Interview Malayalam

Paka was born of the stories my grandmother told me: Director Nithin Lukose

Premiered in the Discovery section at the Toronto International Film Festival, Nithin Lukose's directorial debut has been praised across industry lines.

Shriram Iyengar

When a filmmaker like Adoor Gopalakrishnan tells Anurag Kashyap to back the debut feature of a young filmmaker, it is high praise indeed. Yet, Nithin Lukose's personal Paka: River Of Blood has only just begun its journey. The film has been premiered at the Toronto International Film Festival (9–18 September 2021) where it is part of the Discovery section. It has already won plaudits as the best WIP project at the Work-in-Progress lab at the NFDC Bazaar 2021.

In a telephone conversation with, Nithin Lukose said, "This is a story from the place I hail from. I had been writing for almost 10 years, but it was not happening." So the FTII (Film and Television Institute of India) graduate ventured into sound design. Working on films like Thithi (2015), Mallesham (2019), Julie Taymor's The Glorias (2020) and Sandeep Aur Pinky Faraar (2021) earned him credit and fame.

Armed with the experience, he has returned as a director. "Every FTII-ian wants to be a filmmaker some time," Nithin said. "That's why we come there."

With Paka: River Of Blood, Nithin finally set out to complete his journey. Paka means enmity in Malayalam. Set in Wayanad, a district in the Western Ghats in Kerala, the film tells the story of two feuding families and a young couple that tries to overcome this hatred with their love.

"It was born of the stories my grandmother told me," the young filmmaker revealed. "In her stories, it was about the struggle when they came to Wayanad, and the survival. In this struggle for survival, people often develop violent tendencies."

For now, the film is moving into a creative phase of festival tours and premieres. Following are excerpts from an interview with Nithin Lukose:

How did you set about writing the story for Paka: River Of Blood?

This is a story from my place, where I hail from. I had been writing for almost 10 years, but it was not happening. Then I got into sound design and made a career. 

So, you started out to be a filmmaker right out of FTII?

Every FTII-ian wants to be a filmmaker. That's why we come there. That's the purpose (laughs).

In 2019, I was attending a church festival in my place. It had been a long time since I had done so. I could feel the scale of the festival. I told one of my friends that I want to shoot a film which ends with the climax of this festival. Right the next festival, we were shooting the film.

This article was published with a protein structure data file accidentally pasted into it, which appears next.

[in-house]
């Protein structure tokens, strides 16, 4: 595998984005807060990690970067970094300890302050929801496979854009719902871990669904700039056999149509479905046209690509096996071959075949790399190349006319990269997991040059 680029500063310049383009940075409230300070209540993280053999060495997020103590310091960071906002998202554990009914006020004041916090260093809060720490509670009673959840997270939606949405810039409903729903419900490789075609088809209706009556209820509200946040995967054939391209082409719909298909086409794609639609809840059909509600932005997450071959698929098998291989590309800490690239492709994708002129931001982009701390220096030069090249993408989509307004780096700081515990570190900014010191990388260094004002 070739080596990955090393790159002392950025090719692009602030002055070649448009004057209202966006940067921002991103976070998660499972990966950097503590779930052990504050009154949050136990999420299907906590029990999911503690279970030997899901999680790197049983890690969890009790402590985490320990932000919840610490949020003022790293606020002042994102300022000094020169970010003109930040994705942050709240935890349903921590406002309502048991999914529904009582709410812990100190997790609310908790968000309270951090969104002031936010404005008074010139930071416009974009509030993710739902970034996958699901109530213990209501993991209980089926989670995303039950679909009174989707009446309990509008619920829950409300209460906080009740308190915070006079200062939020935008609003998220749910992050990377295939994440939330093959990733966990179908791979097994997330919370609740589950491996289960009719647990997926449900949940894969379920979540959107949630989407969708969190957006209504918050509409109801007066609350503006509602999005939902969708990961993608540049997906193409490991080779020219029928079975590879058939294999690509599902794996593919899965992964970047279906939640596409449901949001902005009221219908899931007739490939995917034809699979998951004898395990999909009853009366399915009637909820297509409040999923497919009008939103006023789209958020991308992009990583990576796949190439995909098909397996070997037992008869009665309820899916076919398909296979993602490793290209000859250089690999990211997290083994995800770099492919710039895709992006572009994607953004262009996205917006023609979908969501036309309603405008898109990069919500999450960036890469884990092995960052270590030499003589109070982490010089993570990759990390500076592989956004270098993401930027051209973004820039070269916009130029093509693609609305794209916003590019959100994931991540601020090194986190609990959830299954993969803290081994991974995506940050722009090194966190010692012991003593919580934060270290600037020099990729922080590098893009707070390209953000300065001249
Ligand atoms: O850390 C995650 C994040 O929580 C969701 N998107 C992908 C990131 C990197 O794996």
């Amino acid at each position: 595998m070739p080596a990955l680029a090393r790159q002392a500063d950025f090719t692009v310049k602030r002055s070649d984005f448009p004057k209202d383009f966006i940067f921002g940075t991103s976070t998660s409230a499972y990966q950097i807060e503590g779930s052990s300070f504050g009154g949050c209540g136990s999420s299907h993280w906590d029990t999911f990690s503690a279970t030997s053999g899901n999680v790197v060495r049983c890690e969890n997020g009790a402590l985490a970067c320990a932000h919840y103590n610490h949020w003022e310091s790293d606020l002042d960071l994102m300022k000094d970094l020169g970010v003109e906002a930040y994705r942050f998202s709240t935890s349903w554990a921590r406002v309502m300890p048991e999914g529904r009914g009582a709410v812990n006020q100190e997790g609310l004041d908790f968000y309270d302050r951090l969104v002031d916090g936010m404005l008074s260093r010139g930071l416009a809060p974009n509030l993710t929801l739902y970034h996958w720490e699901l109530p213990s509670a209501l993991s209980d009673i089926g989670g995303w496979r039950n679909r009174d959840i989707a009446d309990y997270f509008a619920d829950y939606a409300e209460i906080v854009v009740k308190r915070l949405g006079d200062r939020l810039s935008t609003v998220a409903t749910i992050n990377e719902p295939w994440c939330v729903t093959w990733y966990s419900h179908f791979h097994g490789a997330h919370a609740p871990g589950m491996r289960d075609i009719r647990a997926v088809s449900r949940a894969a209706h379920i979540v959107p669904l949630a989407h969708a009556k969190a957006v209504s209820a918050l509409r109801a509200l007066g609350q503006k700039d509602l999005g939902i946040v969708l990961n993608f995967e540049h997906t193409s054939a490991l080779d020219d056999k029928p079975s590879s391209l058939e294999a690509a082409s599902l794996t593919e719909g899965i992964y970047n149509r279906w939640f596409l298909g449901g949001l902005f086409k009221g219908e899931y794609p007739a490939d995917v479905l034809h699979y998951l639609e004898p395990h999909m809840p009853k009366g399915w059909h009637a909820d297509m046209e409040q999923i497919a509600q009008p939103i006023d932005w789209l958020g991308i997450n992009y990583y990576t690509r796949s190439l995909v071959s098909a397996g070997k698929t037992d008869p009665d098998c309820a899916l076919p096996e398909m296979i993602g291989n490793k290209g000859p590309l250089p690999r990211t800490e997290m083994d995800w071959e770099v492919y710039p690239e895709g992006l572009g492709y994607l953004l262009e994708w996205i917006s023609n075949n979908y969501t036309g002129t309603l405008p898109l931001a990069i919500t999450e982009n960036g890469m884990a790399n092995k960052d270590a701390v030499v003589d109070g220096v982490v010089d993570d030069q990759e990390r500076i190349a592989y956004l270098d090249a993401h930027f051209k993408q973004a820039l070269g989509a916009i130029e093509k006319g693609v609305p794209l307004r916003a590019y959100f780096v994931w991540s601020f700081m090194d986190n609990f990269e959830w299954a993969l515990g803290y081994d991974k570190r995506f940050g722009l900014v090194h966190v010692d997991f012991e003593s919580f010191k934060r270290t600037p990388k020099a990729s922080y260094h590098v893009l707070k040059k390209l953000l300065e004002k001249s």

May I ask which place?

This is in Wayanad, there is a church called Kallody. That's where the story was born.

A snippet from the trailer for Paka: River Of Blood

Paka is a story about the vendetta between two families, passed down through generations. When you think of Wayanad, revenge is the last thing on your mind. How did the connect happen?

It was born of the stories my gradnmother told me. She used to tell a lot of stories. In her stories, it was about the struggle when they came to Wayanad, and the survival. In this struggle for survival, people often develop violent tendencies.

It is a story of real people, from Wayanad, their struggle, real locations. There is a dangerous river in my place, which is a blend of everything. It is a blend of reality and fiction.

It is encouraging that the film has received such support from across industries. Raj Rachakonda backed you as producer. Adoor Gopalakrishnan had a viewing and reccomended it to Anurag Kashyap, who came on board. Even Gitanjali Rao reccomended a script supervisor...

Yes, she suggested a script mentor for me, Asad Hussain. Asad really helped me to develop the screenplay.

I was someone who was going to make my first film. With my subject, I wanted to make it 100%. The research is more personal, and is the story of my own ancestors. Asad would tell me how to improve it using screenplay techniques. Now, when I am writing, I am not going to have an objective viewpoint of it. So, it helped.

There are mentors who can see it in an objective way. They trusted what I was doing and believed I would make a good film.

How long was the process of research and filming?

I started in February 2019, research and writing. I shot the next January. We completed the shoot just before the pandemic and the lockdown happened. We were lucky enough to complete the work.

The film has a fascinating cast led by Basil Poulose, Vinitha Koshy, Jose Kizhakkan, Nithin George, but you also worked with several residents of the region. What led to that decision, and how challenging was it?

I was working on Thithi in 2014. That was a complete experiment, going to a village, casting real people. I was throughout the process working on synch sound, watching them go through that. I thought this is something we should do if we are making a story about a place. This is a story about that place, and locally sourced, so are characters.